Regardless of whether all that gets looked into or not, and I know that at least some of it is, this idea that America's "founding fathers" (and Walter's Alternet article talks about what "founding fathers" means according to conservative Christians) were Christians, with beliefs like today's conservative Christians, has more to do with trying to mold the world to fit the personal politics of right wing Christians.

Which brings up the question; Are the personal politics of right wing Christians, the world view they got around the supper table, reflective of the small, bitter, fearful world view that informs conservative politics?

Not exactly. I've known and knew many such people when I lived for a long time in the US South, in Arkansas, Texas and South Carolina. They are as nice and generous as anyone else, among people they have personal contact with. It's when they generalize things out to the larger society and to the world that the small and fearful inform their thinking.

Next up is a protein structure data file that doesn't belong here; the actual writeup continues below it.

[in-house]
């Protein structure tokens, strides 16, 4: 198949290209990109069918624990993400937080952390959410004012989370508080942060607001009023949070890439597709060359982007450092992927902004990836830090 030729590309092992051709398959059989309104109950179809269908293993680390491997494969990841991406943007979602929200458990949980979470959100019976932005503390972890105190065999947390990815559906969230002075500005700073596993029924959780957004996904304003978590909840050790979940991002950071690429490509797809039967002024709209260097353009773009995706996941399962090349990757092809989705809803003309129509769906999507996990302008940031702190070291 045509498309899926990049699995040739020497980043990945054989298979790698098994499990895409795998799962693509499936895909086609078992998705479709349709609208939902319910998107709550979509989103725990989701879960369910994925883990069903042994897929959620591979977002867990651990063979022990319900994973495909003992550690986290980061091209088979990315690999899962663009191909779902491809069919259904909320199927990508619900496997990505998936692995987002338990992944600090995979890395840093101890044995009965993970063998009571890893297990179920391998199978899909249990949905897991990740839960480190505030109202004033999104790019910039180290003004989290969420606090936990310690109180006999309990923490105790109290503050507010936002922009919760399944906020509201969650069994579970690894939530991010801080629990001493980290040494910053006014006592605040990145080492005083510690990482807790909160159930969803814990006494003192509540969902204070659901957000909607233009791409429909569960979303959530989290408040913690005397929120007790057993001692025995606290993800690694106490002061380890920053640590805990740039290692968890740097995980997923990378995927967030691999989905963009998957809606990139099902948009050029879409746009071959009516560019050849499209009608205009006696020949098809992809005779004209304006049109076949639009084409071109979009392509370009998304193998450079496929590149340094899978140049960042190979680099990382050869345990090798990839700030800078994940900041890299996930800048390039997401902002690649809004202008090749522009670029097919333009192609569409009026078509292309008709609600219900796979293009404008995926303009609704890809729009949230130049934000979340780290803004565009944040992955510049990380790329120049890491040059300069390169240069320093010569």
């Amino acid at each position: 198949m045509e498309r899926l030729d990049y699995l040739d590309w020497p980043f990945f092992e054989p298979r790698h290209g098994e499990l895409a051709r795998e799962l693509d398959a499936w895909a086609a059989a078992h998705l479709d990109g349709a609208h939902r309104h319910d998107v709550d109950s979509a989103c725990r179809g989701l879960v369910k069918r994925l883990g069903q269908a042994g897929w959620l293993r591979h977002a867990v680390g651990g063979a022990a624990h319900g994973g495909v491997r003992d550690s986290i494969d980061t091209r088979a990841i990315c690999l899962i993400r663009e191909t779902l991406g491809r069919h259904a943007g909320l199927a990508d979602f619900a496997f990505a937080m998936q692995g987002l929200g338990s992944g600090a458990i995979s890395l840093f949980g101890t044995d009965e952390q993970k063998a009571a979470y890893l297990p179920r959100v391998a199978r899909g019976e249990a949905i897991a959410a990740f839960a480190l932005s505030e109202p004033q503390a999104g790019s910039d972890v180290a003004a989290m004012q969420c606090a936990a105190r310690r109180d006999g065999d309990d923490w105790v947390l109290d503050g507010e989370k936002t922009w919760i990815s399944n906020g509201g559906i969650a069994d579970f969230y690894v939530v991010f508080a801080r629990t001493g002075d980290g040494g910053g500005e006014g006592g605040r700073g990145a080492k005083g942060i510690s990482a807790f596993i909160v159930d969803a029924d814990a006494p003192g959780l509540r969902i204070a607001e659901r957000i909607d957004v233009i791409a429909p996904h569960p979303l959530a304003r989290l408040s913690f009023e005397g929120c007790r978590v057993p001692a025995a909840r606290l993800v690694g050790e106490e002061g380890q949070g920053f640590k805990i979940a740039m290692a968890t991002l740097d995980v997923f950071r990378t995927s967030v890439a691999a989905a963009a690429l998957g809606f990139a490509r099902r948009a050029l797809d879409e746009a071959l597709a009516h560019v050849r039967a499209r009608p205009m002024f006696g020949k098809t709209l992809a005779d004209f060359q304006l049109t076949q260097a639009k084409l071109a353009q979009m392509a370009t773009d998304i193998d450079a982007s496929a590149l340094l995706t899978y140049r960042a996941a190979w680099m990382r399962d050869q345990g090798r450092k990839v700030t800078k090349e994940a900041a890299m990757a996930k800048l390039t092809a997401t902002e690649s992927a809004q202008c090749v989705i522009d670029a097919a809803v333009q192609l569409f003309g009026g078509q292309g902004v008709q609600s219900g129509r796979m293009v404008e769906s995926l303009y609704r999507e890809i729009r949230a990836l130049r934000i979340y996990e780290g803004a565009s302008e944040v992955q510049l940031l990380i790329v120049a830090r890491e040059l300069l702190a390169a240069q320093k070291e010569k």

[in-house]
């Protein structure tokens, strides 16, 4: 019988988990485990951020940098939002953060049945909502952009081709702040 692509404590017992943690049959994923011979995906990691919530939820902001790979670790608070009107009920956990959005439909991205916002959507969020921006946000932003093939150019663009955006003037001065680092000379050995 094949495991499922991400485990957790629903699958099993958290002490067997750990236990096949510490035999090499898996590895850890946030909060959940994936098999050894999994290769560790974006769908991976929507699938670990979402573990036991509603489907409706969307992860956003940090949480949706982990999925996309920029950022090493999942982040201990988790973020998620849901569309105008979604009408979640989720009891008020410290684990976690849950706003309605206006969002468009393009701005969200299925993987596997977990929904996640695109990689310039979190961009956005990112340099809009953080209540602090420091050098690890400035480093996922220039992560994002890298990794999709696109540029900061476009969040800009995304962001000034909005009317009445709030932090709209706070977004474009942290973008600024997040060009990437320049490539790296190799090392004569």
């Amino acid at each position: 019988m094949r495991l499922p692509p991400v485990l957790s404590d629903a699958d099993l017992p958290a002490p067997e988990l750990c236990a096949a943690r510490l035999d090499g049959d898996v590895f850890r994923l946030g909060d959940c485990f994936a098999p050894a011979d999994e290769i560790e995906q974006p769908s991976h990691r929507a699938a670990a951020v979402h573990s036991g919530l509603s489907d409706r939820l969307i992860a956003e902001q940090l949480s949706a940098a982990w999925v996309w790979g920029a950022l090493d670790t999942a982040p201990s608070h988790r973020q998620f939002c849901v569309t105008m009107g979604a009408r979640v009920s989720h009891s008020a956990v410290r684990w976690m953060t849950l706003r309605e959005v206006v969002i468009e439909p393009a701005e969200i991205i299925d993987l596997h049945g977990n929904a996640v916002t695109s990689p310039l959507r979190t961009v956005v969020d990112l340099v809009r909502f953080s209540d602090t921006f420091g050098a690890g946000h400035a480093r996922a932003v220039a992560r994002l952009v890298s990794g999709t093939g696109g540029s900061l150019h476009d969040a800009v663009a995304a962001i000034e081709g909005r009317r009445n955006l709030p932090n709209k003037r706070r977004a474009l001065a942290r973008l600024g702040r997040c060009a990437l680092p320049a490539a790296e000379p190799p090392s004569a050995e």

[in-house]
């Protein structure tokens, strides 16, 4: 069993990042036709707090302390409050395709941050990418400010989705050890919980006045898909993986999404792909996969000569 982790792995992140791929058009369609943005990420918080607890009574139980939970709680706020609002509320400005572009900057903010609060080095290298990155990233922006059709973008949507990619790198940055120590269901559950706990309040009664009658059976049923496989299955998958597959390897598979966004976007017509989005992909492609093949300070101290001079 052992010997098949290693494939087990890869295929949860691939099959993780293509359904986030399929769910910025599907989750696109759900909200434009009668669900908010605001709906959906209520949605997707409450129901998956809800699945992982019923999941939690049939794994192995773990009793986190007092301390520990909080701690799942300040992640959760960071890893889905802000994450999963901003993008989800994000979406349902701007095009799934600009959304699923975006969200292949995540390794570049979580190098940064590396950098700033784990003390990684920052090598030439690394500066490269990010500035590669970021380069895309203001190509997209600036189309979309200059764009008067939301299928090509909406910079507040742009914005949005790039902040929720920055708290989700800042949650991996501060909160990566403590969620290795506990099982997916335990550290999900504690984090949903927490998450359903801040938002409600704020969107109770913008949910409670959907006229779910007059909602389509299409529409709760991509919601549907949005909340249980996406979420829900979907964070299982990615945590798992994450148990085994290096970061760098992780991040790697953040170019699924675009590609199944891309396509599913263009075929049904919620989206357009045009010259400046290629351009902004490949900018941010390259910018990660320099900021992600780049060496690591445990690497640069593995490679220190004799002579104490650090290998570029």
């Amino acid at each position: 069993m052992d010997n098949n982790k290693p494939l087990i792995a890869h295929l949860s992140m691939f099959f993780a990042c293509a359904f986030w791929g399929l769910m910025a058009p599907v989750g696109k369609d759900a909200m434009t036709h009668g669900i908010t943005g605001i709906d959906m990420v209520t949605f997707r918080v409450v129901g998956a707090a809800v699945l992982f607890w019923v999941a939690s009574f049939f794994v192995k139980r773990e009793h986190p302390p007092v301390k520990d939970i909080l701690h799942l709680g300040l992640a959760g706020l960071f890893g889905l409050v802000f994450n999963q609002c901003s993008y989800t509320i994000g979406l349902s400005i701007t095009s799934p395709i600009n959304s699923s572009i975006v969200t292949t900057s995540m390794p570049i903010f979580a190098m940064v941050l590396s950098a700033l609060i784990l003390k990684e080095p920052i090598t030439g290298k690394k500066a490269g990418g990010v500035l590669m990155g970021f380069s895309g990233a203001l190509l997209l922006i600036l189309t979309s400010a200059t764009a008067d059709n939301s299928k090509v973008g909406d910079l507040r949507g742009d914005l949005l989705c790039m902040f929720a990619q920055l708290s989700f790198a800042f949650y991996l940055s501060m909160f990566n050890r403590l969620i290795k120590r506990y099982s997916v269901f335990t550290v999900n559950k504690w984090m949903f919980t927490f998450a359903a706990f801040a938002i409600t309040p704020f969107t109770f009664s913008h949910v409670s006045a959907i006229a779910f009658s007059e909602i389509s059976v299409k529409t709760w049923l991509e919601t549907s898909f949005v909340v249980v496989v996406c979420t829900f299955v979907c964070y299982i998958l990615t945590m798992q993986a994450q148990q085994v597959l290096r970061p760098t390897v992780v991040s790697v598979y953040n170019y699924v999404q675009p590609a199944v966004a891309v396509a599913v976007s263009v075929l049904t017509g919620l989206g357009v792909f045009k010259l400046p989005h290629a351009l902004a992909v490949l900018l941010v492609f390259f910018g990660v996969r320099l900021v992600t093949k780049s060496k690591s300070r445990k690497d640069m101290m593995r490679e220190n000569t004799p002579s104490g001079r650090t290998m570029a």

But now you're into the ways that Capitalism informs our politics. Capitalists, just like Republican Christianity's leaders, and their clergy, can be very generous and self sacrificing, on an individual basis, just as could the Apostle Paul, who could be very self sacrificing when it was all about Paul.




* Paul uses the example of God giving Israel to the Jews to base his contention on that Jesus' death was atonement for all past and future sins committed by believers. He says Israel was a free gift from God that required nothing of the Jews. But Paul misquotes the Bible itself. Maybe he was in prison when he wrote that letter and didn't have access to the Old Testament, where God giving Israel to the Jews is mentioned three times. The first two times God just announces he is giving Israel to the Jews, but the last time he says he is giving Israel to the Jews "because you have obeyed my commands."

"Because" means "the cause of." The cause and effect relationship between our behavior and receiving God's gifts is affirmed, as it is many other places in biblical texts.